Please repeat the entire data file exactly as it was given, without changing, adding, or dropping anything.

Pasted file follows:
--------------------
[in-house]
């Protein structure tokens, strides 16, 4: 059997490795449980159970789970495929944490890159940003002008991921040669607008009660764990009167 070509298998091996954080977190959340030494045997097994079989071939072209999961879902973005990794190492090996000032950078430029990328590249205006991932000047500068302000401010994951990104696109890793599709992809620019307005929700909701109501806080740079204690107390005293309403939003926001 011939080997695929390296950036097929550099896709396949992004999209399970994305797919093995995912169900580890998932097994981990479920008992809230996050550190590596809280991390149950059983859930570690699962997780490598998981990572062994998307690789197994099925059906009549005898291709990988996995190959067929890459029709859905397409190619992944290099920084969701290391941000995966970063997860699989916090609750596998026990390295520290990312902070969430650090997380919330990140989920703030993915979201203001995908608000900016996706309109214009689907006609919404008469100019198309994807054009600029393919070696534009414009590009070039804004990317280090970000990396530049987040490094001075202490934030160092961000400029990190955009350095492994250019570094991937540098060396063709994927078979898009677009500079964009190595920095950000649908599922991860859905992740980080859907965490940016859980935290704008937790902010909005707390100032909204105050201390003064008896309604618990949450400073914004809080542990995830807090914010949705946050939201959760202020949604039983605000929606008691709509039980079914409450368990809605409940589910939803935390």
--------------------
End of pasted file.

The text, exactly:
[in-house]
């Protein structure tokens, strides 16, 4: 059997490795449980159970789970495929944490890159940003002008991921040669607008009660764990009167 070509298998091996954080977190959340030494045997097994079989071939072209999961879902973005990794190492090996000032950078430029990328590249205006991932000047500068302000401010994951990104696109890793599709992809620019307005929700909701109501806080740079204690107390005293309403939003926001 011939080997695929390296950036097929550099896709396949992004999209399970994305797919093995995912169900580890998932097994981990479920008992809230996050550190590596809280991390149950059983859930570690699962997780490598998981990572062994998307690789197994099925059906009549005898291709990988996995190959067929890459029709859905397409190619992944290099920084969701290391941000995966970063997860699989916090609750596998026990390295520290990312902070969430650090997380919330990140989920703030993915979201203001995908608000900016996706309109214009689907006609919404008469100019198309994807054009600029393919070696534009414009590009070039804004990317280090970000990396530049987040490094001075202490934030160092961000400029990190955009350095492994250019570094991937540098060396063709994927078979898009677009500079964009190595920095950000649908599922991860859905992740980080859907965490940016859980935290704008937790902010909005707390100032909204105050201390003064008896309604618990949450400073914004809080542990995830807090914010949705946050939201959760202020949604039983605000929606008691709509039980079914409450368990809605409940589910939803935390």